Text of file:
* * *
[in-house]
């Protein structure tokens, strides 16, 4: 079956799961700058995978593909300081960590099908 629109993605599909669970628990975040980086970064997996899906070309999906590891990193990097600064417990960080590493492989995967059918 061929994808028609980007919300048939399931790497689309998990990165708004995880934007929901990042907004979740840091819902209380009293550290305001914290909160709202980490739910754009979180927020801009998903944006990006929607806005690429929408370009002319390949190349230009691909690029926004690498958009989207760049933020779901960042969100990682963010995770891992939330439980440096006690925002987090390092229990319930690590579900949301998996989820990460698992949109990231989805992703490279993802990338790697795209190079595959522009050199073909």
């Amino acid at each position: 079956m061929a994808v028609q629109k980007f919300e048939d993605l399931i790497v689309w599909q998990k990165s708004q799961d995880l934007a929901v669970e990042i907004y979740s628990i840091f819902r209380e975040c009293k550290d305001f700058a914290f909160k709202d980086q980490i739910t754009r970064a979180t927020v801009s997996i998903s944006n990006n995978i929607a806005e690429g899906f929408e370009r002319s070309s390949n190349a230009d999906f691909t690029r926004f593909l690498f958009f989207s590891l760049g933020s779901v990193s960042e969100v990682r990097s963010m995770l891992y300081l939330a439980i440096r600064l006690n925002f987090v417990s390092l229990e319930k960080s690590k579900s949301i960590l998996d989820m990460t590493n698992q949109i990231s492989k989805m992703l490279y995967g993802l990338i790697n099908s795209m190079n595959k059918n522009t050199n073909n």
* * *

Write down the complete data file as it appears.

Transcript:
[in-house]
């Protein structure tokens, strides 16, 4: 079956799961700058995978593909300081960590099908 629109993605599909669970628990975040980086970064997996899906070309999906590891990193990097600064417990960080590493492989995967059918 061929994808028609980007919300048939399931790497689309998990990165708004995880934007929901990042907004979740840091819902209380009293550290305001914290909160709202980490739910754009979180927020801009998903944006990006929607806005690429929408370009002319390949190349230009691909690029926004690498958009989207760049933020779901960042969100990682963010995770891992939330439980440096006690925002987090390092229990319930690590579900949301998996989820990460698992949109990231989805992703490279993802990338790697795209190079595959522009050199073909």
């Amino acid at each position: 079956m061929a994808v028609q629109k980007f919300e048939d993605l399931i790497v689309w599909q998990k990165s708004q799961d995880l934007a929901v669970e990042i907004y979740s628990i840091f819902r209380e975040c009293k550290d305001f700058a914290f909160k709202d980086q980490i739910t754009r970064a979180t927020v801009s997996i998903s944006n990006n995978i929607a806005e690429g899906f929408e370009r002319s070309s390949n190349a230009d999906f691909t690029r926004f593909l690498f958009f989207s590891l760049g933020s779901v990193s960042e969100v990682r990097s963010m995770l891992y300081l939330a439980i440096r600064l006690n925002f987090v417990s390092l229990e319930k960080s690590k579900s949301i960590l998996d989820m990460t590493n698992q949109i990231s492989k989805m992703l490279y995967g993802l990338i790697n099908s795209m190079n595959k059918n522009t050199n073909n």